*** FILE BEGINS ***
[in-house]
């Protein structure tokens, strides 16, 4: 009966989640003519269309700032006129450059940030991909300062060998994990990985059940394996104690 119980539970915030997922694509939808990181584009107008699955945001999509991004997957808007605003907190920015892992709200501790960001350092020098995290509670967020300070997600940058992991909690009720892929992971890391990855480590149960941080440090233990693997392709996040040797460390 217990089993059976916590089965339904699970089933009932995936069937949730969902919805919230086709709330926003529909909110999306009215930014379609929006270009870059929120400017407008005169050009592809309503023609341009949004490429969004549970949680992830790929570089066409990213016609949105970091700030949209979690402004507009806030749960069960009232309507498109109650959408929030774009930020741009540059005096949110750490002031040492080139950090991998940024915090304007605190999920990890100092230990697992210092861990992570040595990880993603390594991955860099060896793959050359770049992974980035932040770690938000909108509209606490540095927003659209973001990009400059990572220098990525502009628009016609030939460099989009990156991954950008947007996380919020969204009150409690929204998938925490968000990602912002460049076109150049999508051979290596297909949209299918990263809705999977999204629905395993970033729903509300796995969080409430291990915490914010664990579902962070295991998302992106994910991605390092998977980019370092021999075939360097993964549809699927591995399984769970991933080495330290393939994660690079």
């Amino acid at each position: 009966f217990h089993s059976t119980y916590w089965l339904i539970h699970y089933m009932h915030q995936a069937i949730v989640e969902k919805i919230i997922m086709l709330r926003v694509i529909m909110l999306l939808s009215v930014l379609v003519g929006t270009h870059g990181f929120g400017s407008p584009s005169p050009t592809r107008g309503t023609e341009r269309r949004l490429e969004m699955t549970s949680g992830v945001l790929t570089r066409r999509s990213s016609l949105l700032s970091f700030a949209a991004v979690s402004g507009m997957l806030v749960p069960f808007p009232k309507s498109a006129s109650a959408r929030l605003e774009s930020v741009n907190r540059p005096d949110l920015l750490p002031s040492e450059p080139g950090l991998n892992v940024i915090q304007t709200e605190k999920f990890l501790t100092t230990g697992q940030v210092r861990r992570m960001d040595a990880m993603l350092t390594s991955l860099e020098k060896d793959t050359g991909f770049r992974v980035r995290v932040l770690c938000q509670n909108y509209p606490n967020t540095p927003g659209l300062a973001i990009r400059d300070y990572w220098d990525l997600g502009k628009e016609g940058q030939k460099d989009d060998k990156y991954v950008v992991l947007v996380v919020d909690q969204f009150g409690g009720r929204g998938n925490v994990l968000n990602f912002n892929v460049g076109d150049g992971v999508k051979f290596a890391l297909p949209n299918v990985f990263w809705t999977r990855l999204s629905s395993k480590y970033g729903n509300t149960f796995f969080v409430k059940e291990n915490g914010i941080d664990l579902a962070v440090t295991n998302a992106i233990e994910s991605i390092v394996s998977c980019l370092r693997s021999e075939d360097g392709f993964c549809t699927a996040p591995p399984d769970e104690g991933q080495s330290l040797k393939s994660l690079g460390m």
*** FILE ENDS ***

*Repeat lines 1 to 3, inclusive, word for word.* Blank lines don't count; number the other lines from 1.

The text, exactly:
[in-house]
């Protein structure tokens, strides 16, 4: 009966989640003519269309700032006129450059940030991909300062060998994990990985059940394996104690 119980539970915030997922694509939808990181584009107008699955945001999509991004997957808007605003907190920015892992709200501790960001350092020098995290509670967020300070997600940058992991909690009720892929992971890391990855480590149960941080440090233990693997392709996040040797460390 217990089993059976916590089965339904699970089933009932995936069937949730969902919805919230086709709330926003529909909110999306009215930014379609929006270009870059929120400017407008005169050009592809309503023609341009949004490429969004549970949680992830790929570089066409990213016609949105970091700030949209979690402004507009806030749960069960009232309507498109109650959408929030774009930020741009540059005096949110750490002031040492080139950090991998940024915090304007605190999920990890100092230990697992210092861990992570040595990880993603390594991955860099060896793959050359770049992974980035932040770690938000909108509209606490540095927003659209973001990009400059990572220098990525502009628009016609030939460099989009990156991954950008947007996380919020969204009150409690929204998938925490968000990602912002460049076109150049999508051979290596297909949209299918990263809705999977999204629905395993970033729903509300796995969080409430291990915490914010664990579902962070295991998302992106994910991605390092998977980019370092021999075939360097993964549809699927591995399984769970991933080495330290393939994660690079």
């Amino acid at each position: 009966f217990h089993s059976t119980y916590w089965l339904i539970h699970y089933m009932h915030q995936a069937i949730v989640e969902k919805i919230i997922m086709l709330r926003v694509i529909m909110l999306l939808s009215v930014l379609v003519g929006t270009h870059g990181f929120g400017s407008p584009s005169p050009t592809r107008g309503t023609e341009r269309r949004l490429e969004m699955t549970s949680g992830v945001l790929t570089r066409r999509s990213s016609l949105l700032s970091f700030a949209a991004v979690s402004g507009m997957l806030v749960p069960f808007p009232k309507s498109a006129s109650a959408r929030l605003e774009s930020v741009n907190r540059p005096d949110l920015l750490p002031s040492e450059p080139g950090l991998n892992v940024i915090q304007t709200e605190k999920f990890l501790t100092t230990g697992q940030v210092r861990r992570m960001d040595a990880m993603l350092t390594s991955l860099e020098k060896d793959t050359g991909f770049r992974v980035r995290v932040l770690c938000q509670n909108y509209p606490n967020t540095p927003g659209l300062a973001i990009r400059d300070y990572w220098d990525l997600g502009k628009e016609g940058q030939k460099d989009d060998k990156y991954v950008v992991l947007v996380v919020d909690q969204f009150g409690g009720r929204g998938n925490v994990l968000n990602f912002n892929v460049g076109d150049g992971v999508k051979f290596a890391l297909p949209n299918v990985f990263w809705t999977r990855l999204s629905s395993k480590y970033g729903n509300t149960f796995f969080v409430k059940e291990n915490g914010i941080d664990l579902a962070v440090t295991n998302a992106i233990e994910s991605i390092v394996s998977c980019l370092r693997s021999e075939d360097g392709f993964c549809t699927a996040p591995p399984d769970e104690g991933q080495s330290l040797k393939s994660l690079g460390m």